Singapore/Paris: Investors took some reassurance that European banks had passed “stress tests” on their ability to deal with a debt crisis, prompting European stock futures prices to rise on Monday.
Shares rose in Asia as the worst fears about the tests were assuaged and European markets were set to follow suit with spread betters calling for British, German and French stock markets to open as much as 0.8% to 1% higher.
The euro held on to its gains from Friday.
But scepticism remained about the credibility of the tests because they showed a combined capital shortfall of the 91 banks put under the microscope that was much smaller than expected.
“On the surface, if anything, you have to take these tests with a pinch of salt,” said Jonathan Cavenagh, currency strategist at Westpac, Sydney. “Sovereign debt problems remain, funding constraints for their banks are still there and these have the potential to weigh on the euro.”
The MSCI Asia Pacific Index was up 0.5% at 11:20am. It was still down around 7% from its year-to-date high in mid-April, in part over concerns that debt defaults in the euro zone could derail the global recovery.
By 11:32am, futures on the STOXX Europe 50, Germany’s DAX and France’s CAC were up 0.6% to 0.9%.
Financial spreadbetters expected Britain’s FTSE 100 to open as much as 0.8% and their call on the DAX and France’s CAC-40 largely reflected futures pricing.
The euro was changing hands around $1.2910, little changed from $1.2916 in New York on Friday.
Fears of a euro-zone debt crisis and its impact on European banks had driven the euro below $1.19 last month, its lowest since 2006. But it began a swift recovery in July and hit a 10-week high above $1.30 last week.
Only seven of 91 banks failed the stress tests -- five small Spanish banks, Germany’s state-rescued Hypo Real Estate and Greece’s ATEbank. No listed bank failed.
Financial markets had expected a shortfall of €30 billion to €100 billion, although many European banks had already raised capital during the financial crisis.
The relatively placid exercise in Europe was a far cry from the high anxiety in early May over Greece’s debt crisis that reverberated in global markets over concern it could spread like wildfire through Europe and beyond.
German Chancellor Angela Merkel said then that Europe’s fate was at stake. France declared the euro was under speculative attack. Violence erupted on the streets of Athens over the Greek government’s austerity measures to deal with the crisis.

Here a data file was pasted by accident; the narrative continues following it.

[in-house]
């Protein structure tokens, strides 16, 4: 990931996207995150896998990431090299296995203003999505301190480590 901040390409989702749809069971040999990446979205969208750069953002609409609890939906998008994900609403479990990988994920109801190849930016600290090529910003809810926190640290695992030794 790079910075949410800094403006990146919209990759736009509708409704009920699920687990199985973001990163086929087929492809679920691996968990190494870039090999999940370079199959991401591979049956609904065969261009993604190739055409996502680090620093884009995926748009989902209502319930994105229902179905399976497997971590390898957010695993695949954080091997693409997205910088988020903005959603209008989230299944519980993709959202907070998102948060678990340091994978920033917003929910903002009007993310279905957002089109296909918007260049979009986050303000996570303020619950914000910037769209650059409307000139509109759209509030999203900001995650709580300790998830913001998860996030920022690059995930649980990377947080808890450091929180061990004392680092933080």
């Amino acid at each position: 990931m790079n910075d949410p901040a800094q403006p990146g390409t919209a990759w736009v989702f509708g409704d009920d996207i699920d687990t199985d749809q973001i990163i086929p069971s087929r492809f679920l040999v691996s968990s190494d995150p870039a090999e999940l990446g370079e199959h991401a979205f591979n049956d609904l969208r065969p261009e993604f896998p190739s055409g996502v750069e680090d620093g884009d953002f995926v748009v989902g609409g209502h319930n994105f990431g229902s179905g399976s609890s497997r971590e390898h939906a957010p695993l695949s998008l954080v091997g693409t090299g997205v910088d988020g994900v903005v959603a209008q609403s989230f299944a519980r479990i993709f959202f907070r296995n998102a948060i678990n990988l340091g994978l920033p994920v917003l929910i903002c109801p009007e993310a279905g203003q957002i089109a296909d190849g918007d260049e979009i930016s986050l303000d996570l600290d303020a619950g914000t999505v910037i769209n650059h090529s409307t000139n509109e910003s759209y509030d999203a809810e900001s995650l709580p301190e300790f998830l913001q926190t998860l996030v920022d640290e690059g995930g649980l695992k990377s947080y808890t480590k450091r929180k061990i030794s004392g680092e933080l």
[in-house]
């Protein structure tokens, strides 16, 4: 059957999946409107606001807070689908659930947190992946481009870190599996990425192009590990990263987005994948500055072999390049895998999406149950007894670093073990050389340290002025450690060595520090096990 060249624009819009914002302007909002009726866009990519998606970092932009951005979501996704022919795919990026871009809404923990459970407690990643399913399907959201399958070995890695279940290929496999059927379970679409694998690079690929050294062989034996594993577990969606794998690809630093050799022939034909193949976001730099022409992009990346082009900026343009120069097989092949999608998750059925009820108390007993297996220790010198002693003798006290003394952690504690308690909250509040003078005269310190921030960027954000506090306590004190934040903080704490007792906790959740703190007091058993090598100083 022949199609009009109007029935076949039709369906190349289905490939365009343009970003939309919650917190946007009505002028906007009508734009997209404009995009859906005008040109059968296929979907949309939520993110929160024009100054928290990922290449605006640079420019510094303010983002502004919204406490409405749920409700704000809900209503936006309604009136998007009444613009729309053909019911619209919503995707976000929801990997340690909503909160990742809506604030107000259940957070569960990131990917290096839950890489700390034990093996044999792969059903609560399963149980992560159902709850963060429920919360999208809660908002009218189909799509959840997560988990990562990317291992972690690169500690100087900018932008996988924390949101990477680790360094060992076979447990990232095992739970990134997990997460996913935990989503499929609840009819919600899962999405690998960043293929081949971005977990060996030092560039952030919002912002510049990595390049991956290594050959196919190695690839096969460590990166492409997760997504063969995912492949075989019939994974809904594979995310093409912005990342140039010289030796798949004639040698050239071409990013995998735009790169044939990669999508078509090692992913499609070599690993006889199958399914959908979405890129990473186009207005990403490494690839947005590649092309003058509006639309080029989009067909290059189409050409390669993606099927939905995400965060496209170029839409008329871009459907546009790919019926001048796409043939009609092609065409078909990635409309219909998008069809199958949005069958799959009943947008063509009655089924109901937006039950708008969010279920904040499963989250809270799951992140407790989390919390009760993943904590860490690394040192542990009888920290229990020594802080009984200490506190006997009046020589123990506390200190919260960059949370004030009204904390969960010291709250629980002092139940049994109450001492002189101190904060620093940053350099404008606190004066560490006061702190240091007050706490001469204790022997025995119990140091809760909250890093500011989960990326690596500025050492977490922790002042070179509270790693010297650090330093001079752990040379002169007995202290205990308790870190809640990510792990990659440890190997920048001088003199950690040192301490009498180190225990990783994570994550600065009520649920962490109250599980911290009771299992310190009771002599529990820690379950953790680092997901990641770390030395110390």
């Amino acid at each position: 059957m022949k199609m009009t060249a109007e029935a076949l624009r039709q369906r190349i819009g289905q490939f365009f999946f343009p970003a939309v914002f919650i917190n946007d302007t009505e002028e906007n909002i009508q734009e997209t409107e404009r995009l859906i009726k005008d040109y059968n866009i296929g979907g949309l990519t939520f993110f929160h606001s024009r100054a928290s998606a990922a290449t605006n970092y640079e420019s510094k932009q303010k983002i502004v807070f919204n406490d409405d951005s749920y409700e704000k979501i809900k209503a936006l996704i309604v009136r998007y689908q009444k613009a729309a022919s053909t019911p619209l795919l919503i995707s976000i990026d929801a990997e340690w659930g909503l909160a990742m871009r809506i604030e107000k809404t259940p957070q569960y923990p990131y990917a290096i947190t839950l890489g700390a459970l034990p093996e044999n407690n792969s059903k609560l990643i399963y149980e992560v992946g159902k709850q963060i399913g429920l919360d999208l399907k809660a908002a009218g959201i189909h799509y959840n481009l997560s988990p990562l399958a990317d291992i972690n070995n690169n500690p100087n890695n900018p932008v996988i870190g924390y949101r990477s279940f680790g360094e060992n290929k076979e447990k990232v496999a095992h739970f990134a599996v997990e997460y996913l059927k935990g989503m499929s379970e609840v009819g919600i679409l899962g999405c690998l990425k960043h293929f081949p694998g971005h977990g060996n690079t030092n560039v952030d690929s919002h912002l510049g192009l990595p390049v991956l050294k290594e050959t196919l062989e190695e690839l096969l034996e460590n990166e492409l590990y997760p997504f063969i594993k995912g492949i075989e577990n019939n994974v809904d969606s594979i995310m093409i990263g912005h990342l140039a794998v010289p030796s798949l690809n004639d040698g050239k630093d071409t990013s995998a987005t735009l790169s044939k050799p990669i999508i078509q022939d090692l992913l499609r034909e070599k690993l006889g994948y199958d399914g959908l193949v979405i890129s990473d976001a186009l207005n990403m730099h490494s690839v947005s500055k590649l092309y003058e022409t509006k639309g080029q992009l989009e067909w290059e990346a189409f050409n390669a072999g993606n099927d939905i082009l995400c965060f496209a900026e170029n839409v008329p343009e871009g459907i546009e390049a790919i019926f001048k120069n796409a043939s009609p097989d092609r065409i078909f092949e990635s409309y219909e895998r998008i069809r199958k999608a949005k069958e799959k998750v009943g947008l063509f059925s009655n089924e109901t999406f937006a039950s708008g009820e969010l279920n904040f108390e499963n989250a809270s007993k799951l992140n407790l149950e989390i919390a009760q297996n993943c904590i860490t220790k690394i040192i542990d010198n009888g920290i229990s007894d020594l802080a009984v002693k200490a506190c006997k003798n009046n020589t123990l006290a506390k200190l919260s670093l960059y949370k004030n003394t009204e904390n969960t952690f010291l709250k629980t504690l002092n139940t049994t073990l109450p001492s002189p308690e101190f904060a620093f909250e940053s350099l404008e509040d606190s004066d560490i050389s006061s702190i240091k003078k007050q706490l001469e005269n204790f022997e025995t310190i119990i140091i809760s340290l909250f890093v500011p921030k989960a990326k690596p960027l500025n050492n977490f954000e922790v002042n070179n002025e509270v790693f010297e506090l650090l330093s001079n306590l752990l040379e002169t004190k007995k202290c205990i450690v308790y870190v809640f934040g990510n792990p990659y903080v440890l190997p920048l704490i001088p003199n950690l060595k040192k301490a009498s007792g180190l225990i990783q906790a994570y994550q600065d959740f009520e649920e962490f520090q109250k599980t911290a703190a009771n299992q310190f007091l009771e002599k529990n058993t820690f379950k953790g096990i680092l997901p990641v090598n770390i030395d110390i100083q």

But stronger-than-expected economic data, and business confidence surveys suggesting the euro zone will avoid a double-dip recession despite fiscal austerity measures, were helping to revive investor confidence in Europe.
More than a dozen banks barely passed the tests, with just over the required 6% of Tier 1 capital in the most stressful scenario, and are likely to come under market scrutiny.
The stress test scenarios included how banks would cope with a double-dip recession, a 20% drop in stock markets and sharp rises in interest rates.
While the tests were criticised as too lenient, the wealth of data disclosed by banks representing 65% of Europe’s banking assets, and the commitment of banks, regulators and governments to follow-up action, may outweigh the scepticism.
Given the haggling among EU governments and regulators about the tests right up to the last moment, the degree of transparency was greater than had been expected a few weeks ago.
Sources familiar with the discussions said Germany fought hard behind closed doors to limit the extent of disclosure.
In the end, most banks - except Deutsche Bank - issued a detailed breakdown of their exposure to the sovereign debt of EU countries, enabling investors to run their own risk simulations to gauge a counterparty’s solidity.
That should help reopen the interbank lending market, which partially froze at the height of the euro-zone debt crisis and has remained tight on fears banks have been hiding big exposures.
EU authorities were chastised for refusing to test the impact of a debt default by Greece. But European Central Bank governing council member Christian Noyer said euro-zone states “have put several hundreds of billions of euros on the table with the support of the IMF to make this hypothesis completely excluded”.
Economist Nicolas Veron of the Bruegel think-tank said the success of the exercise would depend partly on whether European regulators adopt a more cooperative approach after the stress tests than they did before them.
“If this is the start of a beautiful friendship among EU supervisors, then that’s not the same as if the united front crumbles next week and they start criticising each other again.”